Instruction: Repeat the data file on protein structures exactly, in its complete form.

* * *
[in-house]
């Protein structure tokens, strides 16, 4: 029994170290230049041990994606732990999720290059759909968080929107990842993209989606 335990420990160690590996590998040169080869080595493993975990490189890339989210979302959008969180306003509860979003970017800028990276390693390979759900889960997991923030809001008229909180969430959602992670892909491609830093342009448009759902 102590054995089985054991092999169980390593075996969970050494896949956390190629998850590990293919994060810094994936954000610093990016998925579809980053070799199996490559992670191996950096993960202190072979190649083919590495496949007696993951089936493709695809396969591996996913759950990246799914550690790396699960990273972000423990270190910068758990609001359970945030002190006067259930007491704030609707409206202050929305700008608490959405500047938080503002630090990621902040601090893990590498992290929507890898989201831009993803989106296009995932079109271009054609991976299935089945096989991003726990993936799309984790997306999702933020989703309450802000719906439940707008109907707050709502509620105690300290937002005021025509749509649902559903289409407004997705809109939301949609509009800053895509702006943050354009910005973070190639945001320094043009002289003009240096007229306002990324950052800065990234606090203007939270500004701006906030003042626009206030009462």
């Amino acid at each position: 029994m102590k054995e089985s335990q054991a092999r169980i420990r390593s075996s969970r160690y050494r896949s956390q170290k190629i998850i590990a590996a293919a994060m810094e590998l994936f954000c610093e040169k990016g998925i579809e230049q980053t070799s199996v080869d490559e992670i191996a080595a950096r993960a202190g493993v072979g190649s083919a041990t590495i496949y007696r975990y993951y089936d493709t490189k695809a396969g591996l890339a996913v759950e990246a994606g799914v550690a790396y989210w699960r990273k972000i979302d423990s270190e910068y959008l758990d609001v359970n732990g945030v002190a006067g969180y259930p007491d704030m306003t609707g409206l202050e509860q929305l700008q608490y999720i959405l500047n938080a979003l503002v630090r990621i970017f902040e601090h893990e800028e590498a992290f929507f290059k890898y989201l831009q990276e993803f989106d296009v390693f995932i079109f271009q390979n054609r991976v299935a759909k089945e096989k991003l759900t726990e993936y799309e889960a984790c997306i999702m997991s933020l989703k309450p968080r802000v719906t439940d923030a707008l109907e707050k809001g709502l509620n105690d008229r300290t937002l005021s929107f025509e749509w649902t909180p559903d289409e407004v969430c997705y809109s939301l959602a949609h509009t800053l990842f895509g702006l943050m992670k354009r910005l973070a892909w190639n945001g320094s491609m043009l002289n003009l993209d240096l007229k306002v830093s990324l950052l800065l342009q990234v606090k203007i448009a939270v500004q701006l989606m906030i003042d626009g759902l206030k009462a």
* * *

[in-house]
């Protein structure tokens, strides 16, 4: 029994170290230049041990994606732990999720290059759909968080929107990842993209989606 335990420990160690590996590998040169080869080595493993975990490189890339989210979302959008969180306003509860979003970017800028990276390693390979759900889960997991923030809001008229909180969430959602992670892909491609830093342009448009759902 102590054995089985054991092999169980390593075996969970050494896949956390190629998850590990293919994060810094994936954000610093990016998925579809980053070799199996490559992670191996950096993960202190072979190649083919590495496949007696993951089936493709695809396969591996996913759950990246799914550690790396699960990273972000423990270190910068758990609001359970945030002190006067259930007491704030609707409206202050929305700008608490959405500047938080503002630090990621902040601090893990590498992290929507890898989201831009993803989106296009995932079109271009054609991976299935089945096989991003726990993936799309984790997306999702933020989703309450802000719906439940707008109907707050709502509620105690300290937002005021025509749509649902559903289409407004997705809109939301949609509009800053895509702006943050354009910005973070190639945001320094043009002289003009240096007229306002990324950052800065990234606090203007939270500004701006906030003042626009206030009462």
């Amino acid at each position: 029994m102590k054995e089985s335990q054991a092999r169980i420990r390593s075996s969970r160690y050494r896949s956390q170290k190629i998850i590990a590996a293919a994060m810094e590998l994936f954000c610093e040169k990016g998925i579809e230049q980053t070799s199996v080869d490559e992670i191996a080595a950096r993960a202190g493993v072979g190649s083919a041990t590495i496949y007696r975990y993951y089936d493709t490189k695809a396969g591996l890339a996913v759950e990246a994606g799914v550690a790396y989210w699960r990273k972000i979302d423990s270190e910068y959008l758990d609001v359970n732990g945030v002190a006067g969180y259930p007491d704030m306003t609707g409206l202050e509860q929305l700008q608490y999720i959405l500047n938080a979003l503002v630090r990621i970017f902040e601090h893990e800028e590498a992290f929507f290059k890898y989201l831009q990276e993803f989106d296009v390693f995932i079109f271009q390979n054609r991976v299935a759909k089945e096989k991003l759900t726990e993936y799309e889960a984790c997306i999702m997991s933020l989703k309450p968080r802000v719906t439940d923030a707008l109907e707050k809001g709502l509620n105690d008229r300290t937002l005021s929107f025509e749509w649902t909180p559903d289409e407004v969430c997705y809109s939301l959602a949609h509009t800053l990842f895509g702006l943050m992670k354009r910005l973070a892909w190639n945001g320094s491609m043009l002289n003009l993209d240096l007229k306002v830093s990324l950052l800065l342009q990234v606090k203007i448009a939270v500004q701006l989606m906030i003042d626009g759902l206030k009462a």